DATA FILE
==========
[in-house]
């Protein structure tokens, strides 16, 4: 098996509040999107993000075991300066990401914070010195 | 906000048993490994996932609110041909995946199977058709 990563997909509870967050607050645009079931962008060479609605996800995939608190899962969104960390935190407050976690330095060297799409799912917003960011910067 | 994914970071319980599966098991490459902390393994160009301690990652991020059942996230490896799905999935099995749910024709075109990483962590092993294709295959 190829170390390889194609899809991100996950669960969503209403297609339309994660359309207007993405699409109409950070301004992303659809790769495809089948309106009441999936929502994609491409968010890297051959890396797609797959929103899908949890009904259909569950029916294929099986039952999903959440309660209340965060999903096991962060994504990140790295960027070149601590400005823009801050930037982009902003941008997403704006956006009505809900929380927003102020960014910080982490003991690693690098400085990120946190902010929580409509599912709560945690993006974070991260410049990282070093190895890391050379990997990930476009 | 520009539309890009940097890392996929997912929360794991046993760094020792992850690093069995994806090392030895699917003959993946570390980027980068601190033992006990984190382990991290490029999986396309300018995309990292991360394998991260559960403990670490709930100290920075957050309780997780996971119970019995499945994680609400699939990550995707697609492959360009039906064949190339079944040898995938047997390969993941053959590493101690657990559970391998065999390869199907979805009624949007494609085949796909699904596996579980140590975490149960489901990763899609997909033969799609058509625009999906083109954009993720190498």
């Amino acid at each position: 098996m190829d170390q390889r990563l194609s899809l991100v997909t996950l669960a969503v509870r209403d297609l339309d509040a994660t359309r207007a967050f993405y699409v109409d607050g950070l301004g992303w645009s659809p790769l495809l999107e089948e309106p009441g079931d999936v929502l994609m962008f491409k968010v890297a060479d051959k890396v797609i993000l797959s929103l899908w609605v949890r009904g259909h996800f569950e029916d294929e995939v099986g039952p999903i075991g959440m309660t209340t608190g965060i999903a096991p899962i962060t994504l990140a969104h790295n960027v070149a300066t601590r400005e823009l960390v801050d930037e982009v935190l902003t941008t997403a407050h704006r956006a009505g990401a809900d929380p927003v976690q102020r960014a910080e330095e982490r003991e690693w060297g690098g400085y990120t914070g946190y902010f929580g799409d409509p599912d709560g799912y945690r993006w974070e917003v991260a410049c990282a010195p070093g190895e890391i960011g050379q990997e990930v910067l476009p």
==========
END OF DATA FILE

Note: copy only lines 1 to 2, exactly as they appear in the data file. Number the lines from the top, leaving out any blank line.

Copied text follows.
[in-house]
């Protein structure tokens, strides 16, 4: 098996509040999107993000075991300066990401914070010195 | 906000048993490994996932609110041909995946199977058709 990563997909509870967050607050645009079931962008060479609605996800995939608190899962969104960390935190407050976690330095060297799409799912917003960011910067 | 994914970071319980599966098991490459902390393994160009301690990652991020059942996230490896799905999935099995749910024709075109990483962590092993294709295959 190829170390390889194609899809991100996950669960969503209403297609339309994660359309207007993405699409109409950070301004992303659809790769495809089948309106009441999936929502994609491409968010890297051959890396797609797959929103899908949890009904259909569950029916294929099986039952999903959440309660209340965060999903096991962060994504990140790295960027070149601590400005823009801050930037982009902003941008997403704006956006009505809900929380927003102020960014910080982490003991690693690098400085990120946190902010929580409509599912709560945690993006974070991260410049990282070093190895890391050379990997990930476009 | 520009539309890009940097890392996929997912929360794991046993760094020792992850690093069995994806090392030895699917003959993946570390980027980068601190033992006990984190382990991290490029999986396309300018995309990292991360394998991260559960403990670490709930100290920075957050309780997780996971119970019995499945994680609400699939990550995707697609492959360009039906064949190339079944040898995938047997390969993941053959590493101690657990559970391998065999390869199907979805009624949007494609085949796909699904596996579980140590975490149960489901990763899609997909033969799609058509625009999906083109954009993720190498």